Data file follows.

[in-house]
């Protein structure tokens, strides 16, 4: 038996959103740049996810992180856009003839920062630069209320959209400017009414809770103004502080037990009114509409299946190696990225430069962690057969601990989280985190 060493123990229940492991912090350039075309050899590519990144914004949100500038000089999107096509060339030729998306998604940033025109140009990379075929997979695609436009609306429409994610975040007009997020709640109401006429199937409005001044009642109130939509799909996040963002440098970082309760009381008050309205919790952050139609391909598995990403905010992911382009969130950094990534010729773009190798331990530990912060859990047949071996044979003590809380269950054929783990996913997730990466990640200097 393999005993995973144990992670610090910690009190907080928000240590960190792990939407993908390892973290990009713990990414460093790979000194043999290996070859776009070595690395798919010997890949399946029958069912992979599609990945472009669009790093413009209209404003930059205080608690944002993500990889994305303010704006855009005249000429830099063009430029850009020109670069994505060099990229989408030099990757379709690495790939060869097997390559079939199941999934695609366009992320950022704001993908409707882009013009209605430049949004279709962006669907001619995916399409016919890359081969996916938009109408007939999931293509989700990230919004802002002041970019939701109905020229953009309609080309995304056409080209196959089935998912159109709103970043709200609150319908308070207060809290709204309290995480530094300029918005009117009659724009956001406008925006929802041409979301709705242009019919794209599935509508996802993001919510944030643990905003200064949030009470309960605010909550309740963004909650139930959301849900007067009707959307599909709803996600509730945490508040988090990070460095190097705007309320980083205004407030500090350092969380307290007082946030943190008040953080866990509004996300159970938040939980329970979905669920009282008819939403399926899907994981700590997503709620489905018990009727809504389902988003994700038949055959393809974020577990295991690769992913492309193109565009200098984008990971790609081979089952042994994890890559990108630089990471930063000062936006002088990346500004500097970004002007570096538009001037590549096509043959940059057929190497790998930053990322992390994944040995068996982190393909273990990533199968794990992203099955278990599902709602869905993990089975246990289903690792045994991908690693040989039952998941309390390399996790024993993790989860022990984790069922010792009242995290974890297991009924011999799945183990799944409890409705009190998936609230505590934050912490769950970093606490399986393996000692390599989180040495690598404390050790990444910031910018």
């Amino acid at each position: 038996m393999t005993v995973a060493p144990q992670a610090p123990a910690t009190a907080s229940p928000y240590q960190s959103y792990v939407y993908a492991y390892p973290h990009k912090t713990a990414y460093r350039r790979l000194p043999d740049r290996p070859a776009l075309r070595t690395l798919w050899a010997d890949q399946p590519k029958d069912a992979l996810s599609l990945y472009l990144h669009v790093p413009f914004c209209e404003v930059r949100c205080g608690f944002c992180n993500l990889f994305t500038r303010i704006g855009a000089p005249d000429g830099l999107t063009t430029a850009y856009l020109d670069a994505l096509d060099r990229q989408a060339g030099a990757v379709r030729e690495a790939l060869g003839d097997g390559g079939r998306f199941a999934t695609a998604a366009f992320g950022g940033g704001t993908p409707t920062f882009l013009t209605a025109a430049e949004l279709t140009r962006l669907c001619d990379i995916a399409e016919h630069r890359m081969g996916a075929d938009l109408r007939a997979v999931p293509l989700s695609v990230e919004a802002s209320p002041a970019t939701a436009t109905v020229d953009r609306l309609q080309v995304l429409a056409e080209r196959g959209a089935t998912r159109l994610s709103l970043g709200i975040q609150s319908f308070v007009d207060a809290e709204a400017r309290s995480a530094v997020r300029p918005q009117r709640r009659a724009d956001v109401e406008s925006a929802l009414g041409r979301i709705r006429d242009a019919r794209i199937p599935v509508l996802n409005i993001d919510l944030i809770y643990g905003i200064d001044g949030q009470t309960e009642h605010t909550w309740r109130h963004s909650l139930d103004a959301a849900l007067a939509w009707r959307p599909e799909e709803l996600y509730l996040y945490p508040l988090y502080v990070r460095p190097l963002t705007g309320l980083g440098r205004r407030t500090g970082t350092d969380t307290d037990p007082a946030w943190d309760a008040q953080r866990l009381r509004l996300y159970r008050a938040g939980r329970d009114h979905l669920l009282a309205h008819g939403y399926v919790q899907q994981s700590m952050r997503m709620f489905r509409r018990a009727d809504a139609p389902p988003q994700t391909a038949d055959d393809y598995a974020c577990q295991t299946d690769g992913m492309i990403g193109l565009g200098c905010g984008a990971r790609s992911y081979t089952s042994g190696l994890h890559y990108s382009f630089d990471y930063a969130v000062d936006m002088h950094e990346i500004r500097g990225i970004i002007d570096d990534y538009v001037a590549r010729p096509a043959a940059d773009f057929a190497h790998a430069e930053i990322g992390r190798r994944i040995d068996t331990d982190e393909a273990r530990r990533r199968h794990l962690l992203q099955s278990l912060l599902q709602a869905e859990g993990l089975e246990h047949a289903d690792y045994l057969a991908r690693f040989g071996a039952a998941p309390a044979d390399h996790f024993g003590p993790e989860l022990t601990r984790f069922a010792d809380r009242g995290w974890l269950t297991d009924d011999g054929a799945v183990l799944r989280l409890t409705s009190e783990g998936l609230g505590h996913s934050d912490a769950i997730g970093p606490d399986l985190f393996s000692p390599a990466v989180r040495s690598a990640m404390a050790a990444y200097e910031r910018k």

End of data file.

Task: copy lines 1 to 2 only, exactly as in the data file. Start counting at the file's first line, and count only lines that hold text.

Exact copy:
[in-house]
């Protein structure tokens, strides 16, 4: 038996959103740049996810992180856009003839920062630069209320959209400017009414809770103004502080037990009114509409299946190696990225430069962690057969601990989280985190 060493123990229940492991912090350039075309050899590519990144914004949100500038000089999107096509060339030729998306998604940033025109140009990379075929997979695609436009609306429409994610975040007009997020709640109401006429199937409005001044009642109130939509799909996040963002440098970082309760009381008050309205919790952050139609391909598995990403905010992911382009969130950094990534010729773009190798331990530990912060859990047949071996044979003590809380269950054929783990996913997730990466990640200097 393999005993995973144990992670610090910690009190907080928000240590960190792990939407993908390892973290990009713990990414460093790979000194043999290996070859776009070595690395798919010997890949399946029958069912992979599609990945472009669009790093413009209209404003930059205080608690944002993500990889994305303010704006855009005249000429830099063009430029850009020109670069994505060099990229989408030099990757379709690495790939060869097997390559079939199941999934695609366009992320950022704001993908409707882009013009209605430049949004279709962006669907001619995916399409016919890359081969996916938009109408007939999931293509989700990230919004802002002041970019939701109905020229953009309609080309995304056409080209196959089935998912159109709103970043709200609150319908308070207060809290709204309290995480530094300029918005009117009659724009956001406008925006929802041409979301709705242009019919794209599935509508996802993001919510944030643990905003200064949030009470309960605010909550309740963004909650139930959301849900007067009707959307599909709803996600509730945490508040988090990070460095190097705007309320980083205004407030500090350092969380307290007082946030943190008040953080866990509004996300159970938040939980329970979905669920009282008819939403399926899907994981700590997503709620489905018990009727809504389902988003994700038949055959393809974020577990295991690769992913492309193109565009200098984008990971790609081979089952042994994890890559990108630089990471930063000062936006002088990346500004500097970004002007570096538009001037590549096509043959940059057929190497790998930053990322992390994944040995068996982190393909273990990533199968794990992203099955278990599902709602869905993990089975246990289903690792045994991908690693040989039952998941309390390399996790024993993790989860022990984790069922010792009242995290974890297991009924011999799945183990799944409890409705009190998936609230505590934050912490769950970093606490399986393996000692390599989180040495690598404390050790990444910031910018």